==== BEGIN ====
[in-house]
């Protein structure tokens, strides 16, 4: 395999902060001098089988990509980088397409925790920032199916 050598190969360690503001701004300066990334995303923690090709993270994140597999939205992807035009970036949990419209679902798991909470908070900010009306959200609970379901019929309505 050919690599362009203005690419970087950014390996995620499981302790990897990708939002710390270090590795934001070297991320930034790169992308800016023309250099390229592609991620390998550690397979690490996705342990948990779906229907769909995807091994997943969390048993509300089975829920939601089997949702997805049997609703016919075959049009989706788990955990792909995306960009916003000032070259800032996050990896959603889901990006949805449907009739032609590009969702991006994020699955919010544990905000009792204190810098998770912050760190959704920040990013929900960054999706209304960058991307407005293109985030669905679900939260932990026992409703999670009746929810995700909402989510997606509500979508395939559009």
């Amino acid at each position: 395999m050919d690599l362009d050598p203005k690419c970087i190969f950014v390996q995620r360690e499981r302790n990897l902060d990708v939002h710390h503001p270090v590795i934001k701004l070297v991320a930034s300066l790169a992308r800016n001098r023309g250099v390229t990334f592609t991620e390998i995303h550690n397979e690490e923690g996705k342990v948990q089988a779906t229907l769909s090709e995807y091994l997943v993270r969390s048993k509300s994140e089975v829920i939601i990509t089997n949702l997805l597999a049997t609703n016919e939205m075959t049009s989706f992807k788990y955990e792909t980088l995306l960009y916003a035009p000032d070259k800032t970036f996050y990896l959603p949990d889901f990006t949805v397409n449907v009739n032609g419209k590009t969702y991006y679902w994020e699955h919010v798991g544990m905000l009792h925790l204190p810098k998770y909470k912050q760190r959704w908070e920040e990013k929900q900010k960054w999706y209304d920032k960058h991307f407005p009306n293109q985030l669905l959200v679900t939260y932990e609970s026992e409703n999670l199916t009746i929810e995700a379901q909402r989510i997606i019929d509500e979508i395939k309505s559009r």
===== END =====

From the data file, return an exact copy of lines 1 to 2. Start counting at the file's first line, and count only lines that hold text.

[in-house]
């Protein structure tokens, strides 16, 4: 395999902060001098089988990509980088397409925790920032199916 050598190969360690503001701004300066990334995303923690090709993270994140597999939205992807035009970036949990419209679902798991909470908070900010009306959200609970379901019929309505 050919690599362009203005690419970087950014390996995620499981302790990897990708939002710390270090590795934001070297991320930034790169992308800016023309250099390229592609991620390998550690397979690490996705342990948990779906229907769909995807091994997943969390048993509300089975829920939601089997949702997805049997609703016919075959049009989706788990955990792909995306960009916003000032070259800032996050990896959603889901990006949805449907009739032609590009969702991006994020699955919010544990905000009792204190810098998770912050760190959704920040990013929900960054999706209304960058991307407005293109985030669905679900939260932990026992409703999670009746929810995700909402989510997606509500979508395939559009």